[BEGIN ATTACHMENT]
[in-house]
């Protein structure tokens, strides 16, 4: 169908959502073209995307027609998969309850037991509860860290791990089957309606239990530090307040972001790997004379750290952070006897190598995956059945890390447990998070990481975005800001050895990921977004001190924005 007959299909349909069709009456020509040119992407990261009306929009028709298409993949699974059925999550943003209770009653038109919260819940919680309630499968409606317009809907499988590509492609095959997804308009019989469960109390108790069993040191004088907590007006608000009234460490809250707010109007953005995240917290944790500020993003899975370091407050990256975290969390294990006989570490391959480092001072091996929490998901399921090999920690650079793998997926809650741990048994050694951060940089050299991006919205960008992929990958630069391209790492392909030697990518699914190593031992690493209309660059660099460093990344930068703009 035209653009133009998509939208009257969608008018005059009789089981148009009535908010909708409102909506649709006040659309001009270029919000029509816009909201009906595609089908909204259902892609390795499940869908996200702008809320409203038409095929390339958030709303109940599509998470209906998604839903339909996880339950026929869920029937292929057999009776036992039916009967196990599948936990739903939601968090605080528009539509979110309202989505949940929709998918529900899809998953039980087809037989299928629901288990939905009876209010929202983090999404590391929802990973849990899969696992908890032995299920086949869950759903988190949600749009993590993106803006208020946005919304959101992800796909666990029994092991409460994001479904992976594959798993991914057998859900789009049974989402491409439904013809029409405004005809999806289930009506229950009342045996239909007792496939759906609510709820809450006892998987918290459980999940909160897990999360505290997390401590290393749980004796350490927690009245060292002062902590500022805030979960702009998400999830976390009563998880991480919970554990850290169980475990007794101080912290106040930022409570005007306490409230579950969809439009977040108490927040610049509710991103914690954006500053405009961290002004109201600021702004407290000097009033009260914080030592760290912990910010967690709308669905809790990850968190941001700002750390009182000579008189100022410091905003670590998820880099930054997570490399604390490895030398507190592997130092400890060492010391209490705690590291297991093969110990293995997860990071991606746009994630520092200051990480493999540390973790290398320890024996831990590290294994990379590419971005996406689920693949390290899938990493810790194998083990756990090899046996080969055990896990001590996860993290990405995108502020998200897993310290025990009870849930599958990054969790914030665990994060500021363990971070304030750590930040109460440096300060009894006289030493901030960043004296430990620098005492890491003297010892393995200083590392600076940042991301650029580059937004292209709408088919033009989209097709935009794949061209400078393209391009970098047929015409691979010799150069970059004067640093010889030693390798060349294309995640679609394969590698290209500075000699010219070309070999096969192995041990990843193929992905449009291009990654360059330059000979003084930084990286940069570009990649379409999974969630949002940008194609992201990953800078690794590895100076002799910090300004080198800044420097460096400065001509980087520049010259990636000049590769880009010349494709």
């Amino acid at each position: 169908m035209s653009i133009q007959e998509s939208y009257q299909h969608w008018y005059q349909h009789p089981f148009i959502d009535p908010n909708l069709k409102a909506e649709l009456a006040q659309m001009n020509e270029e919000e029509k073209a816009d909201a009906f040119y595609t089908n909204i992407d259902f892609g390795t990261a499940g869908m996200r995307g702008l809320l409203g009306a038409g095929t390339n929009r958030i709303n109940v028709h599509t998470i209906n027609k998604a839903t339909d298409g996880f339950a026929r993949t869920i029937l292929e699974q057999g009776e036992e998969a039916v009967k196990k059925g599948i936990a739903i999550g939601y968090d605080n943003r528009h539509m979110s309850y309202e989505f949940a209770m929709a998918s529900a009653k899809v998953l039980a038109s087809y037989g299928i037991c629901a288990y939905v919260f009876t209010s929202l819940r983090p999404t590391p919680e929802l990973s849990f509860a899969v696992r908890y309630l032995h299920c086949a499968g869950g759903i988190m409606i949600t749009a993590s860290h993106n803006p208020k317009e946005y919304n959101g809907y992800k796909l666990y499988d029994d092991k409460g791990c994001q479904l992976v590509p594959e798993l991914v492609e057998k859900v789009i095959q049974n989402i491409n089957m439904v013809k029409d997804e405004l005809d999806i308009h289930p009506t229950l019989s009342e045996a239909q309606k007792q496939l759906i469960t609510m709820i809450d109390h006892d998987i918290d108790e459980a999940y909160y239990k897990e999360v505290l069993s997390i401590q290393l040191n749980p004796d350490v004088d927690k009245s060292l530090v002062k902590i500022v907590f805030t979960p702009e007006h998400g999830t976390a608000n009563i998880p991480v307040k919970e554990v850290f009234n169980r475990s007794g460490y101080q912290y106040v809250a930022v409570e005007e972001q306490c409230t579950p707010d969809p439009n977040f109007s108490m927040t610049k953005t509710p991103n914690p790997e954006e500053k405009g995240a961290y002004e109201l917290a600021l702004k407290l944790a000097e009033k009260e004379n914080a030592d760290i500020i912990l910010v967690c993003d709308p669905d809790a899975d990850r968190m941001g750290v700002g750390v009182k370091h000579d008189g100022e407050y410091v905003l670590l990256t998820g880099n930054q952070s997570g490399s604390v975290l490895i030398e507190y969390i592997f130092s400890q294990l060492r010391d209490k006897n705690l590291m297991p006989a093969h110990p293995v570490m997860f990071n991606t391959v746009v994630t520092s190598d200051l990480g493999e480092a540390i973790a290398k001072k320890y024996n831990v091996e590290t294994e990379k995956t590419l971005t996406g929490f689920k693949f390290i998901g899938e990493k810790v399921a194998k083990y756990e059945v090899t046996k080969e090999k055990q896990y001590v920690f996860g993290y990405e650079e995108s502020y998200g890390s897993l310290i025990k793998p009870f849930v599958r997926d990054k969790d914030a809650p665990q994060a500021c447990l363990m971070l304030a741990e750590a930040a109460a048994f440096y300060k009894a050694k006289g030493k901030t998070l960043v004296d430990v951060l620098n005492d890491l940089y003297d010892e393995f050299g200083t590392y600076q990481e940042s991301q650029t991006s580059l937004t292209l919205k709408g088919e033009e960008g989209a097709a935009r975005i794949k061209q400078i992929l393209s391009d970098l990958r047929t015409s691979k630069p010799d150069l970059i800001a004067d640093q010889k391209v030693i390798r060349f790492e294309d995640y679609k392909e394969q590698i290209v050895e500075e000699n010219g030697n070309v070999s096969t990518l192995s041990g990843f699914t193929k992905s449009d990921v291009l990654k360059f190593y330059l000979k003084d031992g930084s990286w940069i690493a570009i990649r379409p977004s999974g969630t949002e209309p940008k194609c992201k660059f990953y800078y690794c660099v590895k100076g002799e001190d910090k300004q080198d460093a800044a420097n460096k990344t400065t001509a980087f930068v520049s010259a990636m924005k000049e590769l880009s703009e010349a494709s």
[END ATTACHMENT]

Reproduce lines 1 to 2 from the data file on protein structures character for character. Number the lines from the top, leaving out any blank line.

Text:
[in-house]
């Protein structure tokens, strides 16, 4: 169908959502073209995307027609998969309850037991509860860290791990089957309606239990530090307040972001790997004379750290952070006897190598995956059945890390447990998070990481975005800001050895990921977004001190924005 007959299909349909069709009456020509040119992407990261009306929009028709298409993949699974059925999550943003209770009653038109919260819940919680309630499968409606317009809907499988590509492609095959997804308009019989469960109390108790069993040191004088907590007006608000009234460490809250707010109007953005995240917290944790500020993003899975370091407050990256975290969390294990006989570490391959480092001072091996929490998901399921090999920690650079793998997926809650741990048994050694951060940089050299991006919205960008992929990958630069391209790492392909030697990518699914190593031992690493209309660059660099460093990344930068703009 035209653009133009998509939208009257969608008018005059009789089981148009009535908010909708409102909506649709006040659309001009270029919000029509816009909201009906595609089908909204259902892609390795499940869908996200702008809320409203038409095929390339958030709303109940599509998470209906998604839903339909996880339950026929869920029937292929057999009776036992039916009967196990599948936990739903939601968090605080528009539509979110309202989505949940929709998918529900899809998953039980087809037989299928629901288990939905009876209010929202983090999404590391929802990973849990899969696992908890032995299920086949869950759903988190949600749009993590993106803006208020946005919304959101992800796909666990029994092991409460994001479904992976594959798993991914057998859900789009049974989402491409439904013809029409405004005809999806289930009506229950009342045996239909007792496939759906609510709820809450006892998987918290459980999940909160897990999360505290997390401590290393749980004796350490927690009245060292002062902590500022805030979960702009998400999830976390009563998880991480919970554990850290169980475990007794101080912290106040930022409570005007306490409230579950969809439009977040108490927040610049509710991103914690954006500053405009961290002004109201600021702004407290000097009033009260914080030592760290912990910010967690709308669905809790990850968190941001700002750390009182000579008189100022410091905003670590998820880099930054997570490399604390490895030398507190592997130092400890060492010391209490705690590291297991093969110990293995997860990071991606746009994630520092200051990480493999540390973790290398320890024996831990590290294994990379590419971005996406689920693949390290899938990493810790194998083990756990090899046996080969055990896990001590996860993290990405995108502020998200897993310290025990009870849930599958990054969790914030665990994060500021363990971070304030750590930040109460440096300060009894006289030493901030960043004296430990620098005492890491003297010892393995200083590392600076940042991301650029580059937004292209709408088919033009989209097709935009794949061209400078393209391009970098047929015409691979010799150069970059004067640093010889030693390798060349294309995640679609394969590698290209500075000699010219070309070999096969192995041990990843193929992905449009291009990654360059330059000979003084930084990286940069570009990649379409999974969630949002940008194609992201990953800078690794590895100076002799910090300004080198800044420097460096400065001509980087520049010259990636000049590769880009010349494709």